If you are projecting on a wall and the dot is above or below the source you will always get some vertical movement unless you specifically compensate for it. For compensation you'll need to understand a few things:

When you draw an imaginary line from the light source perpendicular to the wall, you get the point closest to the laser source. Let's call it normal point. If you try to project a horizontal line above that point you will actually get a U shaped line. If you project the same line below your normal point you will get an arching line (upside down U).

If you project a vertical line left of normal point, you will again get a curve curving "away" from the normal point. Opposite happens on the right side.

The closer you position your light source to the wall, more pronounce this effect is.

To compensate, easiest thing would be to measure how much it deviates from ideal and come up with a mathematical function which you would include while projecting.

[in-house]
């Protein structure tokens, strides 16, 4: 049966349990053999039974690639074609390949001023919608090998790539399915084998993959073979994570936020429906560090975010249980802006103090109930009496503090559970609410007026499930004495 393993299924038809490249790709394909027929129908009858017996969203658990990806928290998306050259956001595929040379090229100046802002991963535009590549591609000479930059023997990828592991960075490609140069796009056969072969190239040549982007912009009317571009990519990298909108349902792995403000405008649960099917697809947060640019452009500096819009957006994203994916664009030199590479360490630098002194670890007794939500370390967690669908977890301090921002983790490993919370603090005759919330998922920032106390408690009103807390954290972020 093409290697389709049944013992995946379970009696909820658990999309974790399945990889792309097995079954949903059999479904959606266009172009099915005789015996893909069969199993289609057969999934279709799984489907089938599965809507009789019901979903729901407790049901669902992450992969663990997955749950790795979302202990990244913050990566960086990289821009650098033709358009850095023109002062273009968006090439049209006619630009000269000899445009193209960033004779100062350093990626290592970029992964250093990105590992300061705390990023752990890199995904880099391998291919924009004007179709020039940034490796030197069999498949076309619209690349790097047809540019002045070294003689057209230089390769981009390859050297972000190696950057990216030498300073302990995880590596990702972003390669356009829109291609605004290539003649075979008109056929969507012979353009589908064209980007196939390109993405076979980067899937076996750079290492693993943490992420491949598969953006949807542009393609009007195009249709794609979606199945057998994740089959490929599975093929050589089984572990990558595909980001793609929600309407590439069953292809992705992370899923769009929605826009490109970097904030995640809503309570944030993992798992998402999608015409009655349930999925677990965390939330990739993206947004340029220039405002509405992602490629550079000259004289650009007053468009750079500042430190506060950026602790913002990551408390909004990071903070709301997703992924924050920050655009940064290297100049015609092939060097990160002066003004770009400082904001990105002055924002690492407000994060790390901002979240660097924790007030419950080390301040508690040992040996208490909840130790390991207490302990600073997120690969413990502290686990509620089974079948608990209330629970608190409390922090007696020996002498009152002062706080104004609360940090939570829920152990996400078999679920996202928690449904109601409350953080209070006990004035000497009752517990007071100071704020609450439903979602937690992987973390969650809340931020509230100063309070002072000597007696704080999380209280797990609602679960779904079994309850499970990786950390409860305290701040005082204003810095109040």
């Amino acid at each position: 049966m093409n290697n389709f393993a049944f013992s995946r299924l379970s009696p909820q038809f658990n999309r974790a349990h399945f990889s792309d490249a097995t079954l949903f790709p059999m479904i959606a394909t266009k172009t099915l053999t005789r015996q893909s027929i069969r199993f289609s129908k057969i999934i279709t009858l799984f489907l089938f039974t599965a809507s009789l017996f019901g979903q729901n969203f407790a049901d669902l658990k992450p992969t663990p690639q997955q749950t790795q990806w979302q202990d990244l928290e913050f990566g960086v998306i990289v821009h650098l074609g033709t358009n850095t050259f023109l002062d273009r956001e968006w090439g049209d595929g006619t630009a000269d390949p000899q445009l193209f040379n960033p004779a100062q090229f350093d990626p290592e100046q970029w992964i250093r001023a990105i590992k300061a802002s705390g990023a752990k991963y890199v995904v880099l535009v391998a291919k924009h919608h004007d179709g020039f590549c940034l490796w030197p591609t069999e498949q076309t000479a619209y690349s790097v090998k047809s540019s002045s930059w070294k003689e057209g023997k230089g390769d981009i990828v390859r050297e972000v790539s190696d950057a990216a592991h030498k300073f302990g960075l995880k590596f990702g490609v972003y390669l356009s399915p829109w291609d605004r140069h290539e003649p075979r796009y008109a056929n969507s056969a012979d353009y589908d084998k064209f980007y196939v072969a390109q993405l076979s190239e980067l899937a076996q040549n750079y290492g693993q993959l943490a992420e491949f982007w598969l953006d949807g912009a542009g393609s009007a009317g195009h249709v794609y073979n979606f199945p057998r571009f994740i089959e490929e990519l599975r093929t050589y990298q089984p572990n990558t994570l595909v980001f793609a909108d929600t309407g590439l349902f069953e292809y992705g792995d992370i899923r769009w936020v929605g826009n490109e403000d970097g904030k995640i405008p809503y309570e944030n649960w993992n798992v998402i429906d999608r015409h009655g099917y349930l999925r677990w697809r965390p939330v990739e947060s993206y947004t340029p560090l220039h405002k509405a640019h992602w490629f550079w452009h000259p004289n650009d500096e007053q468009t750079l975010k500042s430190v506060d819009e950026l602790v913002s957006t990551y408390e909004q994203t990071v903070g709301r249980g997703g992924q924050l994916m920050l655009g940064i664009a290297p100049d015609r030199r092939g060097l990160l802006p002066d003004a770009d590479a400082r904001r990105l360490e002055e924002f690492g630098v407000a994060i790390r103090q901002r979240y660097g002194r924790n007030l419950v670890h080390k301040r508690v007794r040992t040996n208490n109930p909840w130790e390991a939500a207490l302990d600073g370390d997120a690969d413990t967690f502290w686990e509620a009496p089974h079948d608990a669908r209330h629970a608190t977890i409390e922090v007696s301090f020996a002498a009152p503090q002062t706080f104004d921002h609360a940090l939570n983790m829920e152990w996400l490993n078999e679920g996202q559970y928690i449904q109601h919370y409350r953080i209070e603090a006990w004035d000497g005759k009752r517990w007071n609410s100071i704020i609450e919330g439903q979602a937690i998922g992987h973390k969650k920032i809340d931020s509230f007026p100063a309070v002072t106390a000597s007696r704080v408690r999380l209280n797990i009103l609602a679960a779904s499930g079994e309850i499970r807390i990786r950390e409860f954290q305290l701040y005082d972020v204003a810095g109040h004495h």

So, to draw a dot on (x, y), you need to actually draw it on (x-x*k, y-y*l), or something similar, where k and l are coefficients for distortion. I don't think the distortion is linear, so this particular formula most likely won't work exactly (I don't have time to figure out the exact formula, sorry), but this should give you an idea of what to look at. If you do use the above formula, k and l should be 0 < k < 1, and most likely k = l.

Forgot to mention that your normal point is (0, 0)